The golden age of photography continues; now the mirrorlesses have banged through the saloon doors, looking for a throwdown with the SLRs. It’s fun! Today I have loads of links, some to unmissable picture galleries (not mine) and a portrait of Fujifilm buyer paralysis.

Basics · If you already know all about the “mirrorless” thing, skip on ahead to the next section (but stop to check out the pic).

Traditionally, “good” cameras were SLRs which means that you look at the picture you’re gonna take through the lens you’re gonna take it with, courtesy of an elaborate steampunk prism-and-mirror arrangement that sends the light rays to the viewfinder.

With mirrorlesses, you still look at the picture through the lens, only there’s no glassware, the camera sensor sends what it sees to either or both of an LCD on the camera’s back or a peek-through electronic viewfinder (EVF, they say).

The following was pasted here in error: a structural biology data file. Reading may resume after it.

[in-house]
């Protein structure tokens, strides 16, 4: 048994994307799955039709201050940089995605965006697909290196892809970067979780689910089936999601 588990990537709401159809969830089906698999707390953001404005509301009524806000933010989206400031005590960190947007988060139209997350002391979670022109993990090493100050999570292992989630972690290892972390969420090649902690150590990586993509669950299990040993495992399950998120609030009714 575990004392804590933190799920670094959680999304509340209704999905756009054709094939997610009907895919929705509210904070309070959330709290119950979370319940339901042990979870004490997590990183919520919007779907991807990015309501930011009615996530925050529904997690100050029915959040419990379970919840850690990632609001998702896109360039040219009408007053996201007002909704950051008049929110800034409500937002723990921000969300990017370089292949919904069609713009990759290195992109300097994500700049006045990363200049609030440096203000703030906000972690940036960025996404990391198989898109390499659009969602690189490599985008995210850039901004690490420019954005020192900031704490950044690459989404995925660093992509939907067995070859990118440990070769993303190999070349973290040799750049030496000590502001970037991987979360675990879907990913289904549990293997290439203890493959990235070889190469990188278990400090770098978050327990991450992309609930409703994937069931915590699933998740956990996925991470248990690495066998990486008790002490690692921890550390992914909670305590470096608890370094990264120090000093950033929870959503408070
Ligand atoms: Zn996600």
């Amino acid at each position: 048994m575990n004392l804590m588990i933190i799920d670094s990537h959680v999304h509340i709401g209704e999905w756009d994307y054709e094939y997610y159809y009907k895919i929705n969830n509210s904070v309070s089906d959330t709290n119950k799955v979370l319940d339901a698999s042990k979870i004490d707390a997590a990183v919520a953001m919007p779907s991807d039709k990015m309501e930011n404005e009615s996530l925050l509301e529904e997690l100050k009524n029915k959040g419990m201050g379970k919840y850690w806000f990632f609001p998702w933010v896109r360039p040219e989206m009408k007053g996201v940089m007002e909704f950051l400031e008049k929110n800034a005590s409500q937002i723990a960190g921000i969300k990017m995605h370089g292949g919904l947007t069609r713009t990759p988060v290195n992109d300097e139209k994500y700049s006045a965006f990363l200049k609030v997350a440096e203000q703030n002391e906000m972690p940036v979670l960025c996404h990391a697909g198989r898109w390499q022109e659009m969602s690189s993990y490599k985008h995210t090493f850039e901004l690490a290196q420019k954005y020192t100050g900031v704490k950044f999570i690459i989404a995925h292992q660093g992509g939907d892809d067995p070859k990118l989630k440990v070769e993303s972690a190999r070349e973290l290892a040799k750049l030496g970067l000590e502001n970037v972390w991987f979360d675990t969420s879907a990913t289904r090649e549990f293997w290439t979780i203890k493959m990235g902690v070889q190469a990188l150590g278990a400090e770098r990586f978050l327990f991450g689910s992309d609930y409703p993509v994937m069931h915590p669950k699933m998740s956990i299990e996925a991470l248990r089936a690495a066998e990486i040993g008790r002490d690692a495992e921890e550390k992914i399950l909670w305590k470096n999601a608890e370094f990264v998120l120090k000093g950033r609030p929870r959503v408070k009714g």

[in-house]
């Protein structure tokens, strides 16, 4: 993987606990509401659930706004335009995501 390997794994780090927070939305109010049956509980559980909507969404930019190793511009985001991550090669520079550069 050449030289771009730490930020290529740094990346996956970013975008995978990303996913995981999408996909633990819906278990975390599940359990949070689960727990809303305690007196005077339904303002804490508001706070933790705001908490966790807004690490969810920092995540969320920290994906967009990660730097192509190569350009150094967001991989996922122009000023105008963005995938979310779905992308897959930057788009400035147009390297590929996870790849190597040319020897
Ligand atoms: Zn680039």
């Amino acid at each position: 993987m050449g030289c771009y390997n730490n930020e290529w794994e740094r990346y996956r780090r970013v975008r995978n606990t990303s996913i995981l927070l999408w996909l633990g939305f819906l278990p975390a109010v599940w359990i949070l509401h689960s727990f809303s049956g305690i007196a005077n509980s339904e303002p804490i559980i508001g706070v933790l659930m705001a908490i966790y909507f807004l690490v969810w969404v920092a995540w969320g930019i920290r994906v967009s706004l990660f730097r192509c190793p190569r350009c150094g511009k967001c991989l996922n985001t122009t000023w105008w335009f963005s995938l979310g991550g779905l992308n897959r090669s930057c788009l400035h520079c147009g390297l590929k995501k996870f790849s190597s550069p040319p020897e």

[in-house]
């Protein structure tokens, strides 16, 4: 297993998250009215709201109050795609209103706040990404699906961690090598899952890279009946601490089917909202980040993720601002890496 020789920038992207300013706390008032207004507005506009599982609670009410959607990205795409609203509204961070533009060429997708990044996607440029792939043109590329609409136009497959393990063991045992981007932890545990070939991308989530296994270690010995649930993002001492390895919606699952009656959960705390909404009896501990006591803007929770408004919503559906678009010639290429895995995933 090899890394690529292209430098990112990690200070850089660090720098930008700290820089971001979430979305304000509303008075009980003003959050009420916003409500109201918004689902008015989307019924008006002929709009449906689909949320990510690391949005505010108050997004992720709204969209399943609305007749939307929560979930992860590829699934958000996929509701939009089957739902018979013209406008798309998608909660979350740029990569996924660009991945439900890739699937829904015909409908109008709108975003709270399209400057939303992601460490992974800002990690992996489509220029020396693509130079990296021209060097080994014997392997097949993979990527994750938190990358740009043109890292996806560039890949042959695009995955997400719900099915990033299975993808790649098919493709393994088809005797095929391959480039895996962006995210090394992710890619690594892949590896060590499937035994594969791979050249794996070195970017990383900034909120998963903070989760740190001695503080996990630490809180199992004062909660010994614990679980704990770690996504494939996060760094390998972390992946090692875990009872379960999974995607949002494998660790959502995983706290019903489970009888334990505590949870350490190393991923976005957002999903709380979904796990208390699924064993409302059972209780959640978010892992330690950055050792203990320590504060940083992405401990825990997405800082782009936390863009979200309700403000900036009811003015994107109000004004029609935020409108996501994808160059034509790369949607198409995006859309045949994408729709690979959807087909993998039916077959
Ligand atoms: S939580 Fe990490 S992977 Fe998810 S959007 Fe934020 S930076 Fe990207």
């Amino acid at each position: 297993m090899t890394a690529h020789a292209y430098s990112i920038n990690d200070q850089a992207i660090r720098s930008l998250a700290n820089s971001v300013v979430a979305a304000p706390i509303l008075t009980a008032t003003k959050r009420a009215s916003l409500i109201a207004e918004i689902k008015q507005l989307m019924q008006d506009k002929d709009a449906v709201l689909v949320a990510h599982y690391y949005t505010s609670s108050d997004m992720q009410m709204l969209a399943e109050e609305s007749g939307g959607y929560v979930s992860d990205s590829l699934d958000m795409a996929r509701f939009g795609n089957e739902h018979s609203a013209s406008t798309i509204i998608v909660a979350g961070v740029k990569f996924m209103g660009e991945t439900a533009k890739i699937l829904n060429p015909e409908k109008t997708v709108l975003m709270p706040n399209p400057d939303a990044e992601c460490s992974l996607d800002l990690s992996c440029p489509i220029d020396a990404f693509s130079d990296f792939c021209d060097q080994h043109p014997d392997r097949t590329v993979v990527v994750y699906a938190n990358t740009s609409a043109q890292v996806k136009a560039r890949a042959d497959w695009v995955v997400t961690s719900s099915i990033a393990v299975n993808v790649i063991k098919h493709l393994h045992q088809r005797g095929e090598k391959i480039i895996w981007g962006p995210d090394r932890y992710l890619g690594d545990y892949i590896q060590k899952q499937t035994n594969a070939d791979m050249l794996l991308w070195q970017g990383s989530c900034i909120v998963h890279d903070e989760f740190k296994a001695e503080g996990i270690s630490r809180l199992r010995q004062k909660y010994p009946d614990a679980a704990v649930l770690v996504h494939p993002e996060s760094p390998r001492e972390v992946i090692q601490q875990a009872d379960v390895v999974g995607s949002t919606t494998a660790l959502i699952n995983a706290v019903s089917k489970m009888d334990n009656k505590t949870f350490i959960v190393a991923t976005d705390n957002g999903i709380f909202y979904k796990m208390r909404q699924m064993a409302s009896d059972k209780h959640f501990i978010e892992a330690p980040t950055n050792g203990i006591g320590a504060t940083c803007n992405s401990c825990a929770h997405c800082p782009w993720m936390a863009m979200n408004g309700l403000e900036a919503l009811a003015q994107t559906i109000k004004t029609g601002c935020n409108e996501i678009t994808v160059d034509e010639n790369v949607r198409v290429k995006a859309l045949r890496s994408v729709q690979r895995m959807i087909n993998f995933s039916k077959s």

Losing the glassware means that mirrorlesses are smaller and lighter and can still take pictures like this (worth enlarging).

Cemetery

Since the best SLRs are well into permanent-shoulder-damage territory, particularly when you have to carry two or more which professionals often do, “smaller and lighter” is a big deal. Even for non-pros like me, who travel a lot on business and just don’t have the luggage space or shoulder durability for multiple kilograms (no, I’m not kidding) of SLR apparatus.

New stuff · The modern mirrorless space is dominated (in mindshare anyhow, don’t know about sales) by Sony, Olympus, and Fujifilm. In recent months they’ve been whacking energetically at the state of the art, pushing it back and shipping the results.

Specifically, the Sony a7 and a7R; the Olympus OM-D EM-1 (who names these things?), and the Fujifilm X-T1.